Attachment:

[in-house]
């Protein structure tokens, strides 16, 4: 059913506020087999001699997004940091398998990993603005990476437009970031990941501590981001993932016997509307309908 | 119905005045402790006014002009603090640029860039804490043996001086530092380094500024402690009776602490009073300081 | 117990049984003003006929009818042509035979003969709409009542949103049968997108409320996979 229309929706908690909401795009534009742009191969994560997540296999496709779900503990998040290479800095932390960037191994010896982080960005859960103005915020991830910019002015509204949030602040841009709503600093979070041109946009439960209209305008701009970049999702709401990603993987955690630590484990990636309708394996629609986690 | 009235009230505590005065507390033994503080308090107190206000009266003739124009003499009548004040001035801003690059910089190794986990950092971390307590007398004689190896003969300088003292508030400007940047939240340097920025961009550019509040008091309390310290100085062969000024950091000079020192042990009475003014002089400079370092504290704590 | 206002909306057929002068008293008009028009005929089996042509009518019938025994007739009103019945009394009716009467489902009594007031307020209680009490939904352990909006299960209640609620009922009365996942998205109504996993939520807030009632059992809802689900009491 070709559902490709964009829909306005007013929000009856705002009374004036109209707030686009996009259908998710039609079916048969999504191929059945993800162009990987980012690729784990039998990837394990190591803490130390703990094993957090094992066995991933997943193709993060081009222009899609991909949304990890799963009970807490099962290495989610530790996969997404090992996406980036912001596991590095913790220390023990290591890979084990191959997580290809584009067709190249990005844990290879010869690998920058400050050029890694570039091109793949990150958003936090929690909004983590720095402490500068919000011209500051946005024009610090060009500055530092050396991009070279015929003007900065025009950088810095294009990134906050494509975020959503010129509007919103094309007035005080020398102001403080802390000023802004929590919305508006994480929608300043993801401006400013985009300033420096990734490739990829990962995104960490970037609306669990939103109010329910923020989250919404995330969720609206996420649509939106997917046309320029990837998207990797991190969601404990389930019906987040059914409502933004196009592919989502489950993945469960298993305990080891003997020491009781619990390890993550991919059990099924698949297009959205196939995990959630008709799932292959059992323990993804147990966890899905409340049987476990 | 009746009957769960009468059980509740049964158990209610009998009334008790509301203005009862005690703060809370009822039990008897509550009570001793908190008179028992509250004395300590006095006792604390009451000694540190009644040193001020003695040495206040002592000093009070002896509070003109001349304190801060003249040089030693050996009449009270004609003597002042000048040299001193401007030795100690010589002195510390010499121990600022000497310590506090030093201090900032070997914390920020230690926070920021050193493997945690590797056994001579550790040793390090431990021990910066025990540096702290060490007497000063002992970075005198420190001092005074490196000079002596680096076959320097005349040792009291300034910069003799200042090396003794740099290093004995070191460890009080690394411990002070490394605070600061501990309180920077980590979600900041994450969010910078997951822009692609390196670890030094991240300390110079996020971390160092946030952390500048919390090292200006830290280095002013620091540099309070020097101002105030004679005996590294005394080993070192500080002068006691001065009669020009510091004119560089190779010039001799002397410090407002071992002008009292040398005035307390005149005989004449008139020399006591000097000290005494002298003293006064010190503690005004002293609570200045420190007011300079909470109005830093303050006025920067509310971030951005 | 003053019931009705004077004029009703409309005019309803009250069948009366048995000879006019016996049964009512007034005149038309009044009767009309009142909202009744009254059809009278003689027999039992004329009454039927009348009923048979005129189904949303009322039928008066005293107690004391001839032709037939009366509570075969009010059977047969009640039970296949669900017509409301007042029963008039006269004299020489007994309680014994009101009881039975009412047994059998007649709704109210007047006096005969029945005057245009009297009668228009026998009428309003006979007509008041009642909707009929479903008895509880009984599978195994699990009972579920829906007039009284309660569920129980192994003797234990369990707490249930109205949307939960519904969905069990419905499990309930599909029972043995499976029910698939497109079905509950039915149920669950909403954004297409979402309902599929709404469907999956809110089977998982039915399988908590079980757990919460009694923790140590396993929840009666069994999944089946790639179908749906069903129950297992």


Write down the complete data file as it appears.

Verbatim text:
[in-house]
């Protein structure tokens, strides 16, 4: 059913506020087999001699997004940091398998990993603005990476437009970031990941501590981001993932016997509307309908 | 119905005045402790006014002009603090640029860039804490043996001086530092380094500024402690009776602490009073300081 | 117990049984003003006929009818042509035979003969709409009542949103049968997108409320996979 229309929706908690909401795009534009742009191969994560997540296999496709779900503990998040290479800095932390960037191994010896982080960005859960103005915020991830910019002015509204949030602040841009709503600093979070041109946009439960209209305008701009970049999702709401990603993987955690630590484990990636309708394996629609986690 | 009235009230505590005065507390033994503080308090107190206000009266003739124009003499009548004040001035801003690059910089190794986990950092971390307590007398004689190896003969300088003292508030400007940047939240340097920025961009550019509040008091309390310290100085062969000024950091000079020192042990009475003014002089400079370092504290704590 | 206002909306057929002068008293008009028009005929089996042509009518019938025994007739009103019945009394009716009467489902009594007031307020209680009490939904352990909006299960209640609620009922009365996942998205109504996993939520807030009632059992809802689900009491 070709559902490709964009829909306005007013929000009856705002009374004036109209707030686009996009259908998710039609079916048969999504191929059945993800162009990987980012690729784990039998990837394990190591803490130390703990094993957090094992066995991933997943193709993060081009222009899609991909949304990890799963009970807490099962290495989610530790996969997404090992996406980036912001596991590095913790220390023990290591890979084990191959997580290809584009067709190249990005844990290879010869690998920058400050050029890694570039091109793949990150958003936090929690909004983590720095402490500068919000011209500051946005024009610090060009500055530092050396991009070279015929003007900065025009950088810095294009990134906050494509975020959503010129509007919103094309007035005080020398102001403080802390000023802004929590919305508006994480929608300043993801401006400013985009300033420096990734490739990829990962995104960490970037609306669990939103109010329910923020989250919404995330969720609206996420649509939106997917046309320029990837998207990797991190969601404990389930019906987040059914409502933004196009592919989502489950993945469960298993305990080891003997020491009781619990390890993550991919059990099924698949297009959205196939995990959630008709799932292959059992323990993804147990966890899905409340049987476990 | 009746009957769960009468059980509740049964158990209610009998009334008790509301203005009862005690703060809370009822039990008897509550009570001793908190008179028992509250004395300590006095006792604390009451000694540190009644040193001020003695040495206040002592000093009070002896509070003109001349304190801060003249040089030693050996009449009270004609003597002042000048040299001193401007030795100690010589002195510390010499121990600022000497310590506090030093201090900032070997914390920020230690926070920021050193493997945690590797056994001579550790040793390090431990021990910066025990540096702290060490007497000063002992970075005198420190001092005074490196000079002596680096076959320097005349040792009291300034910069003799200042090396003794740099290093004995070191460890009080690394411990002070490394605070600061501990309180920077980590979600900041994450969010910078997951822009692609390196670890030094991240300390110079996020971390160092946030952390500048919390090292200006830290280095002013620091540099309070020097101002105030004679005996590294005394080993070192500080002068006691001065009669020009510091004119560089190779010039001799002397410090407002071992002008009292040398005035307390005149005989004449008139020399006591000097000290005494002298003293006064010190503690005004002293609570200045420190007011300079909470109005830093303050006025920067509310971030951005 | 003053019931009705004077004029009703409309005019309803009250069948009366048995000879006019016996049964009512007034005149038309009044009767009309009142909202009744009254059809009278003689027999039992004329009454039927009348009923048979005129189904949303009322039928008066005293107690004391001839032709037939009366509570075969009010059977047969009640039970296949669900017509409301007042029963008039006269004299020489007994309680014994009101009881039975009412047994059998007649709704109210007047006096005969029945005057245009009297009668228009026998009428309003006979007509008041009642909707009929479903008895509880009984599978195994699990009972579920829906007039009284309660569920129980192994003797234990369990707490249930109205949307939960519904969905069990419905499990309930599909029972043995499976029910698939497109079905509950039915149920669950909403954004297409979402309902599929709404469907999956809110089977998982039915399988908590079980757990919460009694923790140590396993929840009666069994999944089946790639179908749906069903129950297992």